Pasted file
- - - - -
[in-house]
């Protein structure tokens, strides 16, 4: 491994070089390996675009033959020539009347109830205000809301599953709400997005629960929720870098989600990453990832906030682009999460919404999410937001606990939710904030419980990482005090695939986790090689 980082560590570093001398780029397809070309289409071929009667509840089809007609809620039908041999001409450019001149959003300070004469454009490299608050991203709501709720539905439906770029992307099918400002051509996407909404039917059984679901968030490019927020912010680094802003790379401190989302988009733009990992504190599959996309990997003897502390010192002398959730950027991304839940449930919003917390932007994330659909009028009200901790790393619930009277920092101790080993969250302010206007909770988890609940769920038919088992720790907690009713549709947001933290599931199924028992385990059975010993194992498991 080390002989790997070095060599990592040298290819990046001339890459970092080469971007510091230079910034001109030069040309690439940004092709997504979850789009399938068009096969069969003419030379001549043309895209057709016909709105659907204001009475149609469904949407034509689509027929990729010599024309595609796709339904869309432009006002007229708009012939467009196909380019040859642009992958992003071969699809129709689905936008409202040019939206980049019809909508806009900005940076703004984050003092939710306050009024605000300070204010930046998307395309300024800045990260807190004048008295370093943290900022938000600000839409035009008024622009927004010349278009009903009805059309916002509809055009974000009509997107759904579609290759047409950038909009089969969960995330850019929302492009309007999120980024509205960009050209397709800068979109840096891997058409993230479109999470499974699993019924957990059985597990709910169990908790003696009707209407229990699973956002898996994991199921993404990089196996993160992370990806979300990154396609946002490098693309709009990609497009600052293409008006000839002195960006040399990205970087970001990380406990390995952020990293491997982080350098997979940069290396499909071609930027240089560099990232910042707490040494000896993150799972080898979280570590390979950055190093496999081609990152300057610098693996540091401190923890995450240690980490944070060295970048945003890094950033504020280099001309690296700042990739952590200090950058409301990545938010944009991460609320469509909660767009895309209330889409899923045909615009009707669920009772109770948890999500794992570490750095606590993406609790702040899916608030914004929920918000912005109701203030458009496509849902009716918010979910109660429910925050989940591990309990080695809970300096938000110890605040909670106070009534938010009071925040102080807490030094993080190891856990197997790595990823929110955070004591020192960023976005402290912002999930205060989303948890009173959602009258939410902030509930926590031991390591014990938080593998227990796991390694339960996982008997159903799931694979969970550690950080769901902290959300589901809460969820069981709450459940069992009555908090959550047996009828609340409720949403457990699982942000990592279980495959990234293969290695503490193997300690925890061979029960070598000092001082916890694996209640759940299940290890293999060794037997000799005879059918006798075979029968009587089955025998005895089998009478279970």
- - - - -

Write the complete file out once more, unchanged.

[in-house]
């Protein structure tokens, strides 16, 4: 491994070089390996675009033959020539009347109830205000809301599953709400997005629960929720870098989600990453990832906030682009999460919404999410937001606990939710904030419980990482005090695939986790090689 980082560590570093001398780029397809070309289409071929009667509840089809007609809620039908041999001409450019001149959003300070004469454009490299608050991203709501709720539905439906770029992307099918400002051509996407909404039917059984679901968030490019927020912010680094802003790379401190989302988009733009990992504190599959996309990997003897502390010192002398959730950027991304839940449930919003917390932007994330659909009028009200901790790393619930009277920092101790080993969250302010206007909770988890609940769920038919088992720790907690009713549709947001933290599931199924028992385990059975010993194992498991 080390002989790997070095060599990592040298290819990046001339890459970092080469971007510091230079910034001109030069040309690439940004092709997504979850789009399938068009096969069969003419030379001549043309895209057709016909709105659907204001009475149609469904949407034509689509027929990729010599024309595609796709339904869309432009006002007229708009012939467009196909380019040859642009992958992003071969699809129709689905936008409202040019939206980049019809909508806009900005940076703004984050003092939710306050009024605000300070204010930046998307395309300024800045990260807190004048008295370093943290900022938000600000839409035009008024622009927004010349278009009903009805059309916002509809055009974000009509997107759904579609290759047409950038909009089969969960995330850019929302492009309007999120980024509205960009050209397709800068979109840096891997058409993230479109999470499974699993019924957990059985597990709910169990908790003696009707209407229990699973956002898996994991199921993404990089196996993160992370990806979300990154396609946002490098693309709009990609497009600052293409008006000839002195960006040399990205970087970001990380406990390995952020990293491997982080350098997979940069290396499909071609930027240089560099990232910042707490040494000896993150799972080898979280570590390979950055190093496999081609990152300057610098693996540091401190923890995450240690980490944070060295970048945003890094950033504020280099001309690296700042990739952590200090950058409301990545938010944009991460609320469509909660767009895309209330889409899923045909615009009707669920009772109770948890999500794992570490750095606590993406609790702040899916608030914004929920918000912005109701203030458009496509849902009716918010979910109660429910925050989940591990309990080695809970300096938000110890605040909670106070009534938010009071925040102080807490030094993080190891856990197997790595990823929110955070004591020192960023976005402290912002999930205060989303948890009173959602009258939410902030509930926590031991390591014990938080593998227990796991390694339960996982008997159903799931694979969970550690950080769901902290959300589901809460969820069981709450459940069992009555908090959550047996009828609340409720949403457990699982942000990592279980495959990234293969290695503490193997300690925890061979029960070598000092001082916890694996209640759940299940290890293999060794037997000799005879059918006798075979029968009587089955025998005895089998009478279970």